Have you ever become so familiar with something that you stop even seeing it properly? For instance, your home; when it’s freshly decorated it feels like a whole new space, but once you get used to furniture sitting in a certain place or walls and floors being a particular colour or pattern, it’s easy to begin to take it for granted.
This has happened (stylistically speaking) in the art world again and again through the centuries, but one of the most distinctive periods of renewal (and, for some, upset) came with the advent of the Cubists at the turn of the 20th century.
Quite literally breaking down their scenery and setups, removing perspective and reformatting what they saw to create flat planes containing numerous viewpoints, the artists at the forefront of these movements – think Picasso, Braque, Leger and Gris – forced themselves and those viewing their work, to stop taking their experience for granted and look at it anew. Albeit in a slightly jumbled, disjointed and at times uncomfortable way.
But those artists recognised the need to try and see things with fresh eyes, or from a different angle or perspective in order to be present and engage with whatever was in front of them. Abstraction may not take on quite the same form these days, but it still operates on the same basic principle: dealing with ideas rather than actual events.
We’re showcasing the work of some new artists who we are adding to the artrepublic mix – Cleo Barbour, Dave Towers and Mark McClure – each of whose work (coincidentally) is based in abstraction. From bespoke surface design and hand-embellished prints to textural and typographical paint applications, let us introduce you to the latest trio to join our artrepublic family of artists.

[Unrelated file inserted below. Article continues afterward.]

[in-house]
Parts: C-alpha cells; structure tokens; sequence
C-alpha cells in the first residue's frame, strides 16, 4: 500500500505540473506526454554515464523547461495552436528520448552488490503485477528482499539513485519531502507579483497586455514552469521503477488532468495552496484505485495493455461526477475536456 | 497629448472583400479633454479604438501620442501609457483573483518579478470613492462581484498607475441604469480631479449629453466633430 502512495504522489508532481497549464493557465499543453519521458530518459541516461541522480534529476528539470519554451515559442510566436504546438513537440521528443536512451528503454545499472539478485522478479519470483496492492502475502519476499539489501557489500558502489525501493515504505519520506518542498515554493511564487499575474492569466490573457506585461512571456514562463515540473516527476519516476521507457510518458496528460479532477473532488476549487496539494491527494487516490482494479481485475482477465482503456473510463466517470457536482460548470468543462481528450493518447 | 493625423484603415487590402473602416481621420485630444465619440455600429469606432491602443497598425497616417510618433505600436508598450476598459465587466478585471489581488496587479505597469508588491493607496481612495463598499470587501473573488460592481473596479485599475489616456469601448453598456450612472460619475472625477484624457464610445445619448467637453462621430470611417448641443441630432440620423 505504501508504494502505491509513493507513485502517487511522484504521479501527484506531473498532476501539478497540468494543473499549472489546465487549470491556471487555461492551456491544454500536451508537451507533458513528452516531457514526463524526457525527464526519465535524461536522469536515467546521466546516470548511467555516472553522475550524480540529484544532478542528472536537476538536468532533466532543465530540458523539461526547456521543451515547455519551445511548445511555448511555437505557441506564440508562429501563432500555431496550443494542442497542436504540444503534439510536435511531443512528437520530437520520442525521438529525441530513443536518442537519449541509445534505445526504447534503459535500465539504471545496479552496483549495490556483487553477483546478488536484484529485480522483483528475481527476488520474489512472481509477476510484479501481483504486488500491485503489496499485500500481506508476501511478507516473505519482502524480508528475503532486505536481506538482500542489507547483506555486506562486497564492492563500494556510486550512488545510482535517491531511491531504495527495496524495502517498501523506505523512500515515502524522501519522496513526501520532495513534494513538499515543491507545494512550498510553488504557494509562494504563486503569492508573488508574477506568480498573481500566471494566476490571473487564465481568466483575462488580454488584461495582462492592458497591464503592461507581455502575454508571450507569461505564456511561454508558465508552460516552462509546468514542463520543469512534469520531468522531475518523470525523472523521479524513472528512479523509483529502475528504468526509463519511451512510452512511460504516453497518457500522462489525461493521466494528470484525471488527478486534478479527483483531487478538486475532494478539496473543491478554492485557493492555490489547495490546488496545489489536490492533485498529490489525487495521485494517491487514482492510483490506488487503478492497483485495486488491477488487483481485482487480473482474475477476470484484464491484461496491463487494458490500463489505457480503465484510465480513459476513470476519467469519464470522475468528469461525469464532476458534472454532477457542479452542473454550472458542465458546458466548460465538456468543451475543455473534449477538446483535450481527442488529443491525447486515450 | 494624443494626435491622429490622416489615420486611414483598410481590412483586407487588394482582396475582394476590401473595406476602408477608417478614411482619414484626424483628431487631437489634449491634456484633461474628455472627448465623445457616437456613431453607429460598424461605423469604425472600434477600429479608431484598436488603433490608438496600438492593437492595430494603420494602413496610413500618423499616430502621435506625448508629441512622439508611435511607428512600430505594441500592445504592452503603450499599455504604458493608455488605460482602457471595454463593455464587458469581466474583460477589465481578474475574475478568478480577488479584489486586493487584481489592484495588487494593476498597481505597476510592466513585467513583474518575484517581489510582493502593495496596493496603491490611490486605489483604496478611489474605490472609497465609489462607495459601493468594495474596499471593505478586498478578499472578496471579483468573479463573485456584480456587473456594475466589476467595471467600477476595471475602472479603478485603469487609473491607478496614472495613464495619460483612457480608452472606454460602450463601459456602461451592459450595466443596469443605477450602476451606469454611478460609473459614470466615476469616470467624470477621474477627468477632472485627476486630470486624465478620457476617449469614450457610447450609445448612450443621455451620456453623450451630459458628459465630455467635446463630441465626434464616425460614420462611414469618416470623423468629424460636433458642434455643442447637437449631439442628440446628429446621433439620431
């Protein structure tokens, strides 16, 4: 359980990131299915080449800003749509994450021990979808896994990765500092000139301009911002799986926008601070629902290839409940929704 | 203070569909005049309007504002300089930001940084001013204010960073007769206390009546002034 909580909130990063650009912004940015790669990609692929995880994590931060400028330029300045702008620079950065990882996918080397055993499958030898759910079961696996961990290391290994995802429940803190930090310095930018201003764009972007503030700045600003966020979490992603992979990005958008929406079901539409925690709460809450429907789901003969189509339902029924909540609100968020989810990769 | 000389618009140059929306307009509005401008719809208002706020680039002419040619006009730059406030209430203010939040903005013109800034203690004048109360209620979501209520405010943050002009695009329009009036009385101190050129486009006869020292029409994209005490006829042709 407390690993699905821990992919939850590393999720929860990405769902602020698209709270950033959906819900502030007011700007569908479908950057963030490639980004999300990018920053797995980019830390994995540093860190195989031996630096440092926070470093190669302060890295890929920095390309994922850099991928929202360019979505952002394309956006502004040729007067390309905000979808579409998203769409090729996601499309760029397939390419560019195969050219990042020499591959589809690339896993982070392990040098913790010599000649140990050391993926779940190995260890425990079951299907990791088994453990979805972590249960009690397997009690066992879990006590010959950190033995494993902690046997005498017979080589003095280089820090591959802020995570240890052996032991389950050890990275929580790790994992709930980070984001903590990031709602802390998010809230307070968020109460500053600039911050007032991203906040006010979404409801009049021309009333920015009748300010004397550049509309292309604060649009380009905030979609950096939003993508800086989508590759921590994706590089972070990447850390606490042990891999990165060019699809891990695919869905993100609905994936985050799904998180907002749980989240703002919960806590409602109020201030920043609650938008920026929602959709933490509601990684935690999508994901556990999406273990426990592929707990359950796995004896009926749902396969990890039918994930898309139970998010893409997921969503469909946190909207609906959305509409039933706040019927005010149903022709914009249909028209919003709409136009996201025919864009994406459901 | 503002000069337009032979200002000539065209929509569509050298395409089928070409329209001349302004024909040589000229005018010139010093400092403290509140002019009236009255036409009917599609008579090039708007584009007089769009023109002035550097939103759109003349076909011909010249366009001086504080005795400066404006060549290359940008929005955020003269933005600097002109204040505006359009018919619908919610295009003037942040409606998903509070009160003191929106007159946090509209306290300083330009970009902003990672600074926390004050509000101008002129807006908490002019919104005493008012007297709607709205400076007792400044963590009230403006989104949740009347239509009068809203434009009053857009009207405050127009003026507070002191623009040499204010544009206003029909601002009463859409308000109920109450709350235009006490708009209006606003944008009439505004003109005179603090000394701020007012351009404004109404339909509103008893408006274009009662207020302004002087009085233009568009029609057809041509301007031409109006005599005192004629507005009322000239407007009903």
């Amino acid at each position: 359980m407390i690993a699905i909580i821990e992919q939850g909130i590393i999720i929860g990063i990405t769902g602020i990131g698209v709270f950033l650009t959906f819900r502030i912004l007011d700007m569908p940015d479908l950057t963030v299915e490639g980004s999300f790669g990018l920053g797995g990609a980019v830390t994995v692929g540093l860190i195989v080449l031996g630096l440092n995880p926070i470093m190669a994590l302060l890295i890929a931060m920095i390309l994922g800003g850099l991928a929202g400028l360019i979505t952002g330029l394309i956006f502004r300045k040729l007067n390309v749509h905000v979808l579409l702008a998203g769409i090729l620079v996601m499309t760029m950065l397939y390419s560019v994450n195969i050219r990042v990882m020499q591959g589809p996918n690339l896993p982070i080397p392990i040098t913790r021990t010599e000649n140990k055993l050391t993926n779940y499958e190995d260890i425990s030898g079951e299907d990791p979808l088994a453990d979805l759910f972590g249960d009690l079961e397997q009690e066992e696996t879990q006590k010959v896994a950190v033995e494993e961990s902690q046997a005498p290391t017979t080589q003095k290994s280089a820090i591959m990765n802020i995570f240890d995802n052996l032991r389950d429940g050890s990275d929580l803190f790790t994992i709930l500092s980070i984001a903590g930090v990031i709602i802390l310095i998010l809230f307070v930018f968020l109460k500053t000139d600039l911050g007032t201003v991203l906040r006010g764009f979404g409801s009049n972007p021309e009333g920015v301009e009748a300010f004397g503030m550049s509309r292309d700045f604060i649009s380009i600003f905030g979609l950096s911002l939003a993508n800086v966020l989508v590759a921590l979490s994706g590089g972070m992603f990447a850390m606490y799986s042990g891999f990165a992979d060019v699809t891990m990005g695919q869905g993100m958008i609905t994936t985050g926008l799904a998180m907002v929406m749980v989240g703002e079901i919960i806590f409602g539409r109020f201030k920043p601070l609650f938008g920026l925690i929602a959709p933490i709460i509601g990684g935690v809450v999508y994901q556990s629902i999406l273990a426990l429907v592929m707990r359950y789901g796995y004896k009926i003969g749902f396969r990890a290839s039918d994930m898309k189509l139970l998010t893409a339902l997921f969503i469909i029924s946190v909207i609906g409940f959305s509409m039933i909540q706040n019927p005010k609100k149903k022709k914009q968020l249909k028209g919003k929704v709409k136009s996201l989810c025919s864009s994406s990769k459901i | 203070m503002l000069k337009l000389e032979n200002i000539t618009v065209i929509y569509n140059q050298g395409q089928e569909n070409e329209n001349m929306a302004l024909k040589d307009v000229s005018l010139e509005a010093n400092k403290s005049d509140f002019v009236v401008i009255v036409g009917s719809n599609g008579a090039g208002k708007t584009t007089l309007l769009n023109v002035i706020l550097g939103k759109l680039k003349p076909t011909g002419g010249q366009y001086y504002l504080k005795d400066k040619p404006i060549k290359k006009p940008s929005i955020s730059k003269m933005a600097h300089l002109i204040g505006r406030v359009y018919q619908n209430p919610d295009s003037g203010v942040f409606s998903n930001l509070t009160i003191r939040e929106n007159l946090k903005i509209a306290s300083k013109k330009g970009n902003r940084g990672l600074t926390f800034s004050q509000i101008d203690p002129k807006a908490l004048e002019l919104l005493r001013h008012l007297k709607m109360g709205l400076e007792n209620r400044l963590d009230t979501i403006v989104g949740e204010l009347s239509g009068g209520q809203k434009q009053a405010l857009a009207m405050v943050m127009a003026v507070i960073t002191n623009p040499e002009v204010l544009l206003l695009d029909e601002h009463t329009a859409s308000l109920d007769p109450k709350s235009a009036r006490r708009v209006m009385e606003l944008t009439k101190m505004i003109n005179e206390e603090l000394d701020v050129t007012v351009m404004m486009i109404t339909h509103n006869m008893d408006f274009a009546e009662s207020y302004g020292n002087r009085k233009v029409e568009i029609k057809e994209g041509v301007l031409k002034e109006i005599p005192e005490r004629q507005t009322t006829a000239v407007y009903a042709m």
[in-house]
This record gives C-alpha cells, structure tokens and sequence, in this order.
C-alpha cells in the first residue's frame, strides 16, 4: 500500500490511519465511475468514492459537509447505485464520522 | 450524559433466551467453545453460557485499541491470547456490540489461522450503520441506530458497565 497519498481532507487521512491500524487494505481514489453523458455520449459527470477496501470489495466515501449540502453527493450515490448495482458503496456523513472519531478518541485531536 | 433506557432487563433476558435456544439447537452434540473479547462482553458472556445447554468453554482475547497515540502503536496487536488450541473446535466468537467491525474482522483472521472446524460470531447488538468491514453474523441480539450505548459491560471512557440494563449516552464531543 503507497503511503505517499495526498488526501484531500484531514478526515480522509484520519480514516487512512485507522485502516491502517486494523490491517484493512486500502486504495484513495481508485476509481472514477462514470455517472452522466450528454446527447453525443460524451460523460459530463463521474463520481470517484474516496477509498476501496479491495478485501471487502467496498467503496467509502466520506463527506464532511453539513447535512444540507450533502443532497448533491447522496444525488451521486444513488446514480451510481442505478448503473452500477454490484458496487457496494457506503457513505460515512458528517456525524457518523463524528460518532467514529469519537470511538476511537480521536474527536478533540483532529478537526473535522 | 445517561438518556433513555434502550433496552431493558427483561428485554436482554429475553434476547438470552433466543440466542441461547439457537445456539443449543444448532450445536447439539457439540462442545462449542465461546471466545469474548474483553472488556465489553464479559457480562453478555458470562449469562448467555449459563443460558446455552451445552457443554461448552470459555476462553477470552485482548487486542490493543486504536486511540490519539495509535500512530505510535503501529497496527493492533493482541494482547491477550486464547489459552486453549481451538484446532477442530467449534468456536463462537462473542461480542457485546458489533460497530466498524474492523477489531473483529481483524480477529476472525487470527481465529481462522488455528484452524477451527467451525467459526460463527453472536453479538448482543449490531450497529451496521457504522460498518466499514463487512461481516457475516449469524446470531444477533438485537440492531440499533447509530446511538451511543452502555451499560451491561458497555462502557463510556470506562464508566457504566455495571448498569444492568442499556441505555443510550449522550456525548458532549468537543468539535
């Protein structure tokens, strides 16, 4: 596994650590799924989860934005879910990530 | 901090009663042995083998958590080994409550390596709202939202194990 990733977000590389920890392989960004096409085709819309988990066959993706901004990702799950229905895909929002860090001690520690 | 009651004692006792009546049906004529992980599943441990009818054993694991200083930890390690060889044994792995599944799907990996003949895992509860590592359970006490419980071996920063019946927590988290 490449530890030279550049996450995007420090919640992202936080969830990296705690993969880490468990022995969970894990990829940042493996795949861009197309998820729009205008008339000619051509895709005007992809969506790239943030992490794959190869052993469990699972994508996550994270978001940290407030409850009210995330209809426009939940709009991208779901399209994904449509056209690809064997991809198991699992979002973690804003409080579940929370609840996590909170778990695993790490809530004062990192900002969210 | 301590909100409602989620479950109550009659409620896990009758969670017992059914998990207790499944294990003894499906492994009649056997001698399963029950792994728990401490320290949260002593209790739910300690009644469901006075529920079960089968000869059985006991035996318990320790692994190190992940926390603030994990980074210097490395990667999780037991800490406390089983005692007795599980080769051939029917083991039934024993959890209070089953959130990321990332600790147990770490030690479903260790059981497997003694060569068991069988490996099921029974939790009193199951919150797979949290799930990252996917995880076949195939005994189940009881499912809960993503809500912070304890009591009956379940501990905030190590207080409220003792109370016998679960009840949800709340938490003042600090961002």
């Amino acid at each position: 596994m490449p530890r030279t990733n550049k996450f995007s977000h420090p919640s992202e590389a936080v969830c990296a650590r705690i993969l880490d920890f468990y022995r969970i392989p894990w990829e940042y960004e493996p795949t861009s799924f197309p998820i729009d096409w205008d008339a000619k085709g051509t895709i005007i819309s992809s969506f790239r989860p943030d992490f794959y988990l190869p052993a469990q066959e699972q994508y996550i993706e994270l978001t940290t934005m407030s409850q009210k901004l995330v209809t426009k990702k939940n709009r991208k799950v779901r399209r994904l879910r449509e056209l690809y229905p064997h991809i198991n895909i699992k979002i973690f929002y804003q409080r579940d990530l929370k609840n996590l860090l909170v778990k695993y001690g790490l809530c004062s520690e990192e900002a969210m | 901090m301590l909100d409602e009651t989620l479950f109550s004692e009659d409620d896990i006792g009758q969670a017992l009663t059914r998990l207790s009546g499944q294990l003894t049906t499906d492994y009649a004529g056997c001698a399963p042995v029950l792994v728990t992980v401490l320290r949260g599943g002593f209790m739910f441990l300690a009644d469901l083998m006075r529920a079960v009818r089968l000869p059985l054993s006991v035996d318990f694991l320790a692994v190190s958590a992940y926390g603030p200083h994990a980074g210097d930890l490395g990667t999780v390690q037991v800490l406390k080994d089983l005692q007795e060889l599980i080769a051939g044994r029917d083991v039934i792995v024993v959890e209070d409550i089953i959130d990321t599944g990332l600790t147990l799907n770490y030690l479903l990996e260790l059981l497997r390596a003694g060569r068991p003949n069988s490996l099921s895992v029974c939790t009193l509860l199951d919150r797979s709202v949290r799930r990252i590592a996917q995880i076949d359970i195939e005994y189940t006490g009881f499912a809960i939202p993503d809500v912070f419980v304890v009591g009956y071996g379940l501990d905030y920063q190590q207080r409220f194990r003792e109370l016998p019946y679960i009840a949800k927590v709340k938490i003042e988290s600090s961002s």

Taking inspiration from tropical travels, architecture and Art Deco design, among other things, Brighton-based artist (and shoe designer) Cleo Barbour is known for her strong colour palettes, geometric compositions and hand-embroidered finishes.
A respect for materials runs through Marc McClure’s dynamic abstract work. Whether executed on a grand scale in a public space or on smaller surfaces, the artist’s sculptural (even in 2D) geometric pieces draws attention to scale, structure and the space in which they are displayed.
A career in graphic design, has seen Dave Towers heading up design teams at some of the UK’s best advertising agencies and picking up a number of awards for his work. And this background underpins Towers’ artwork too – layered colours, attention to line and typographical processes showcase an abstraction of ideas as well as form.
We spoke to each of the three artists for a quick Q&A about their work and take on abstraction - find these on our Editorial Page!
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